Okay. I see now. Your approach is "Agree to liquidated damages, but then if they are not fair in the future, we'll just debate (or litigate) whether they are fair." I'm sure the American Association for Justice (formerly ATLA) is proud of you! This is not a matter of opinion here: it's whether you believe in contracts or contract law principles. Even if you are right (which you aren't), can't you at least find it refreshing that a university is actually ENFORCING their contract with their coach? I believe that was the point/theme of these recent Prof. Karcher's posts.

Anonymous Anonymous -- 4/25/2008 6:17 AM  


Anon 6:17

Actually, some states do employ a "look back" to see whether the liquidated damages are "reasonable" in light of what damage was actually sustained.

Anonymous Anonymous -- 4/25/2008 8:04 AM  


I'm with the side that says Hawaii's position seems weak here. Jones staying through June 30 when he intended to leave would have done more damage to the program than leaving when he did - recruiting would be screwed up, as would spring practice, summer mini-camps, etc. No school in its right mind wants to hire a coach to start July 1.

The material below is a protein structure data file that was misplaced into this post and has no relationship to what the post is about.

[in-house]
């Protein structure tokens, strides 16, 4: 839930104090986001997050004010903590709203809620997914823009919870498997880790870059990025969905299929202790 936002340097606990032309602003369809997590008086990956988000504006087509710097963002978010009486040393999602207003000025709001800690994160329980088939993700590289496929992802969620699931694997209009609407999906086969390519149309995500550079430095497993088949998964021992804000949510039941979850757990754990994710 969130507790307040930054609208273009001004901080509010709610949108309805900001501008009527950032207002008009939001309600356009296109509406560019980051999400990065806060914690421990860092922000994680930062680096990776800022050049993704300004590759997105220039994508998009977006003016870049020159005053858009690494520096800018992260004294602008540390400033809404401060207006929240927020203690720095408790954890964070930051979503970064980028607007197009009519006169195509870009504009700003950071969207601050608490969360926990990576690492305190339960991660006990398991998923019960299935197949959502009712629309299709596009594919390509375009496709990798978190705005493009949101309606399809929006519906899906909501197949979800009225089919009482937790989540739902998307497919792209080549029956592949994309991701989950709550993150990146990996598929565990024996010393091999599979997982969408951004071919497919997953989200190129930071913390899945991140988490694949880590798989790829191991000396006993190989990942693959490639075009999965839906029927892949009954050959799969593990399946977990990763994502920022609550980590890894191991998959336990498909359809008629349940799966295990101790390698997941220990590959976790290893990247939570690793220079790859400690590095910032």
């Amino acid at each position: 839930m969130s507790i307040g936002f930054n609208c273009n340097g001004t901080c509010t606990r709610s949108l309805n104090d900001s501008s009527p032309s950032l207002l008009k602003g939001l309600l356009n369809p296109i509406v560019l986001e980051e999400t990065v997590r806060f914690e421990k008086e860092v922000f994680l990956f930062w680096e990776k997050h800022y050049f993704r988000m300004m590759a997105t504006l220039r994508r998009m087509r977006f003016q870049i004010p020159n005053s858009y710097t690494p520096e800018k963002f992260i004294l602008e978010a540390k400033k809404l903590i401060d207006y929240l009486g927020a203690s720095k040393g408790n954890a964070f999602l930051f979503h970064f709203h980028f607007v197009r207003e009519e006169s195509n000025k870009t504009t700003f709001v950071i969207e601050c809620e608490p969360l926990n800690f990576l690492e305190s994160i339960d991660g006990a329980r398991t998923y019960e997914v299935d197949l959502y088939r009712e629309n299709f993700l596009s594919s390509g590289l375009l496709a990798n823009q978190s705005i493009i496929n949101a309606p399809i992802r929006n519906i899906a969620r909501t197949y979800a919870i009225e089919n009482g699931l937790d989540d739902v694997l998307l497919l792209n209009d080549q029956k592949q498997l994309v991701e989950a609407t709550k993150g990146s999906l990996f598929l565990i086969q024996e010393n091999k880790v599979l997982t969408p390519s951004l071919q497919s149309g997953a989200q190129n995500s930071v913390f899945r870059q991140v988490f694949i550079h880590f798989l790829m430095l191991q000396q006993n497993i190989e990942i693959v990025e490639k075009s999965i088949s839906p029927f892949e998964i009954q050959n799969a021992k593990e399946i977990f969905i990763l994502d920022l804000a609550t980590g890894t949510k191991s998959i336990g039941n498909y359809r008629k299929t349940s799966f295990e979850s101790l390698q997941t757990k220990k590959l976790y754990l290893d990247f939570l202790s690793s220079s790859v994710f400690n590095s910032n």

If I'm Jones, I argue:
1. The damages clause is a penalty in this circumstance
2. If Hawaii wants a negative injunction, then the injunction must be broadened so that Hawaii's new coach can do nothing for Hawaii until July 1.

Anonymous Michael Risch -- 4/25/2008 8:22 AM  


Anon 8:04,

Even under that scenario, which is a minority view by the way, how much damage was actually incurred? It can't be ascertained.

And I don't believe that any arbitrator would rule that this particular liquidated damages clause is unenforceable as a penalty.

Blogger Rick Karcher -- 4/25/2008 10:00 AM  


Anon 8:04: They are called liquidated damages not because they are "damages" at all. That's litigator talk. They are an agreed upon "penalty" that the parties agreed upon in good faith. Again: I think it's great that colleges are finally showing some guts here and taking a stand. Let's call it the "Karcher" principle.

Anonymous Anonymous -- 4/25/2008 10:32 AM